Now that I've put a lot of hours into using the Galaxy Tab, here's what I think: Samsung is very much on to something with this form factor and the build quality of the Tab, but they need to work out the bugs and get the price down by at least a couple hundred dollars. If the Galaxy Tab were, say, $300, I would recommend it without hesitation to almost everyone I know. At $600, however, I would still recommend it to gadget lovers, but to the proverbial mom, I would say wait for the next generation which should be more polished, and hopefully significantly cheaper.
But just to be clear: I really love this device, and have found myself completely attached to it. Although it doesn't have the fit and finish (from a software perspective) of an iPad, it's definitely much closer to what I've been looking for in a tablet: very portable, great battery life, and a data plan that I can mostly live with.
The overall feeling I get from the Samsung Galaxy Tab is that it's a really good indication of things to come. It feels very much like the original iPhone to me: a breath of fresh air, but destined to be quickly replaced with more refined models at much more realistic prices. Although I'm very attached to the Galaxy Tab, something tells me that in 6 to 12 months -- and certainly no more than 18 -- I'll look back on the Tab as nothing more than a gateway into real 7" Android tablets. Until then, however, I'm going to enjoy it.
Now that I've had a couple of days worth of experience with the Samsung Galaxy Tab, I thought I'd post a couple of tips that have made using the device a much better experience.
One of the first applications I installed on the Galaxy Tab was Google Voice. Although the Tab can't make GSM or CDMA calls (of course, VoIP calls are theoretically possible), I still wanted to be able to send and receive Google Voice text messages. The Google Voice app installed fine, but I got stuck at the point where it asked for the device's phone number. Although my device technically does have a phone number (something about Verizon's data implementation requires devices to have phone numbers), it isn't possible to actually call the number. That means the number can't be verified by Google Voice which, in turn, means that it can't be added to your Google Voice account.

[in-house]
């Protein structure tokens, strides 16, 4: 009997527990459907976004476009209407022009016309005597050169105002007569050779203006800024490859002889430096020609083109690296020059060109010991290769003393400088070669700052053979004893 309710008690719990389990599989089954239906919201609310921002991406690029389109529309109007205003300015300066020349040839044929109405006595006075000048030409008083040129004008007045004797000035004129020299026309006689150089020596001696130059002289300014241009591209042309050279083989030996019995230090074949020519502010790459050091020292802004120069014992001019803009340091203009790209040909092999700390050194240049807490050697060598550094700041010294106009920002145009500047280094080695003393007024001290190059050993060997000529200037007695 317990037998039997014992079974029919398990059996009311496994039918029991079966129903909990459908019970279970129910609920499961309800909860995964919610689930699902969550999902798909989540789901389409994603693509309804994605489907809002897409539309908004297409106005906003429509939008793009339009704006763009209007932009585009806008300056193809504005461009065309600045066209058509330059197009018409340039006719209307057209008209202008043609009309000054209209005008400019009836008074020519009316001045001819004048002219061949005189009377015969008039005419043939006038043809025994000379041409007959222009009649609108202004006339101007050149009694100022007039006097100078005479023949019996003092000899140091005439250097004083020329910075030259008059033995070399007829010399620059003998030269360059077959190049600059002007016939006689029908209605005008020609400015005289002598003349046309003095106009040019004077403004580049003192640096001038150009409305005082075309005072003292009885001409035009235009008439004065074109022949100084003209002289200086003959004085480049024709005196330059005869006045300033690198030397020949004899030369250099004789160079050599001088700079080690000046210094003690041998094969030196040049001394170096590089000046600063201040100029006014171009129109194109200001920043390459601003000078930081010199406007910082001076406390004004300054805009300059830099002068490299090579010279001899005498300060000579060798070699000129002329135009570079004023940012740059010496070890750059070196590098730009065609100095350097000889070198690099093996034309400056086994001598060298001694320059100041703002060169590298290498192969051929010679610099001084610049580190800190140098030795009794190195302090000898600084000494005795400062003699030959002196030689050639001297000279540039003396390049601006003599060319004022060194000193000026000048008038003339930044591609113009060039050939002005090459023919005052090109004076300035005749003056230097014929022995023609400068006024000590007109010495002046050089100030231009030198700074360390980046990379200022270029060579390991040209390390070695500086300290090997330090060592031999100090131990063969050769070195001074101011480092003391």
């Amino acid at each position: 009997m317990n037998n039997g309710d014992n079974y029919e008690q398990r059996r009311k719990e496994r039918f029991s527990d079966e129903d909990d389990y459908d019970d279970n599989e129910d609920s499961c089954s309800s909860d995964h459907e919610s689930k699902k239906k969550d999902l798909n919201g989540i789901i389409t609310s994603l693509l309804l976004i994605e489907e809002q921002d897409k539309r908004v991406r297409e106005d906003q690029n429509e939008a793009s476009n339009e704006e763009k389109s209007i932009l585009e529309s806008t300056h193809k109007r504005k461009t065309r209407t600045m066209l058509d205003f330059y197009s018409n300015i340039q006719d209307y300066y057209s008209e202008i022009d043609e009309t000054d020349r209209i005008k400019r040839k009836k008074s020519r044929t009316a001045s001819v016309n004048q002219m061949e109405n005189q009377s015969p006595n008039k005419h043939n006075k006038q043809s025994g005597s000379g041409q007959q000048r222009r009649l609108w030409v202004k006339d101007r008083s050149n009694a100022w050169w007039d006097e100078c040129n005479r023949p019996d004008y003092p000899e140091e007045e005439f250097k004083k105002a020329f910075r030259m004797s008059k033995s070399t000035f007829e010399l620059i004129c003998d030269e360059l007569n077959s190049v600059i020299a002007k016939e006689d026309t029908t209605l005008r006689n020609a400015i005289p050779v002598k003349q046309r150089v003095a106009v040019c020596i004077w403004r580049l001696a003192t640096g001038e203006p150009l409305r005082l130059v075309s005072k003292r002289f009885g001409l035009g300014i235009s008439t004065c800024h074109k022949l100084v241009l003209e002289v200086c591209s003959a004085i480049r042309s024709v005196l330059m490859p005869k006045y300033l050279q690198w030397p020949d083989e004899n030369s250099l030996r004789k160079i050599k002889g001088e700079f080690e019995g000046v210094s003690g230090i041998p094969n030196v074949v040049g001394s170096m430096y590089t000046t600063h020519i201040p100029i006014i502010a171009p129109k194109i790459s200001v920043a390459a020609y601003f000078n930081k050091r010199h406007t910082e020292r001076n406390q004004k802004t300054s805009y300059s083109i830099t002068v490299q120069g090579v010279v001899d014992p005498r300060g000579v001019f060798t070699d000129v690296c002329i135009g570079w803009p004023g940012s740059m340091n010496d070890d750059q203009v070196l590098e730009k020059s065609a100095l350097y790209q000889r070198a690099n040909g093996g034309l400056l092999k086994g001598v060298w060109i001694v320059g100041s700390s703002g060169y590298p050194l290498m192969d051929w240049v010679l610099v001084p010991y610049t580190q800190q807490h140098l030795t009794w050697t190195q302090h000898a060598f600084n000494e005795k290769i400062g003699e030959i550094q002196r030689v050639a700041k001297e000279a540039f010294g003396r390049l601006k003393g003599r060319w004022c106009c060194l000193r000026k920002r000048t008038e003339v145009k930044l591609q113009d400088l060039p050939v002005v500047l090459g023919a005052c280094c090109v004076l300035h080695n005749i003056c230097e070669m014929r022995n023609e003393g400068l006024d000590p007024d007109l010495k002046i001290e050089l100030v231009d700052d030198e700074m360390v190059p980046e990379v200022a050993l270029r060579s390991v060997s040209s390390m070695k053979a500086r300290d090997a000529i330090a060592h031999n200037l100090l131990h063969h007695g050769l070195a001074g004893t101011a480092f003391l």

I tried associating my mobile number with my Galaxy Tab, and while it worked perfectly and did allow me to send and receive text messages as expected, I found I could no longer receive text messages on my mobile phone. But the experience gave me an idea: I added my office number to my Google Voice account, and associated it with my Galaxy Tab. Perfect. Since my office phone can send or receive text messages anyway, I wasn't inadvertently disabling any of its functionality. I can now send and receive text messages from my Galaxy Tab, my Droid X, and from my browser. (And I can still forward calls to my office phone should I choose to.)
To recap, here's the process of setting up Google Voice to work with the Samsung Galaxy Tab:
That's it. You can now send and receive text messages on your nice, new, 7" Galaxy Tab.
Most of the applications I installed on my Galaxy Tab worked fine, but a few (The Weather Channel, New York Times, etc.) didn't take up the full screen. To be honest, I have no idea why. It seems to me that if your application can run on different Android phones, it should be able to run on a 7" Android tablet, but apparently not. Anyway, I found a workaround provided by jkkmobile. They made a six-minute video describing how to change your Tab's configuration such that applications scale properly, but most of the video is spent waiting for the device to reboot (twice!). So, if you want to save yourself some time, I'll list the steps here:
That's it. All apps should scale themselves properly now. (Note that this fix is provided by jkkmobile -- not me. I'm just listing the steps described in the video so you don't have to spend six minutes watching a Galaxy Tab reboot.)
Stay tuned for a full review of the Galaxy Tab coming soon.
Conclusion: It's not ready.
Having gotten rid of my Verizon FiOS television service some time ago, I've been eager to try out the new TV solutions from Apple and Google. I reviewed the new Apple TV about a month ago, and really liked it. Last night, I spent the evening with the Logitech Revue with Google TV, and all I can say is that it's really not ready yet.
Here's a summary of my experience so far:
That's about when it occurred to me that the Google TV was creating what was probably the worst TV watching experience I'd ever had. So I turned it off and picked up my laptop.
To be fair, I should point out two very important things:
In summary, the Logitech Revue with Google TV feels like an early prototype to me. The hardware is way too slow and the partnerships and business models aren't in place to make it even remotely useful yet (for me, anyway). Until one or both of these things change, I recommend the following:
Update: Richard's comment has inspired me to make a quick update. First, just because Google TV isn't working out for me, it is working well for others. If you're thinking of getting one, analyze your particular TV watching needs and habits, and you might find that it works great for you. Second, I actually have very high hopes for Google TV in the future. I believe in what Google is trying to do -- I just don't think the hardware, software, and the partnerships are there yet. As the various pieces fall into place, I will continue to experiment with Google TV, and I will work it into my TV-watching routine as its features and functionality permit.
darkmatter.fm is a podcast about the invisible forces that influence technology.
microkosmic is a webcomic done entirely with photographed toys.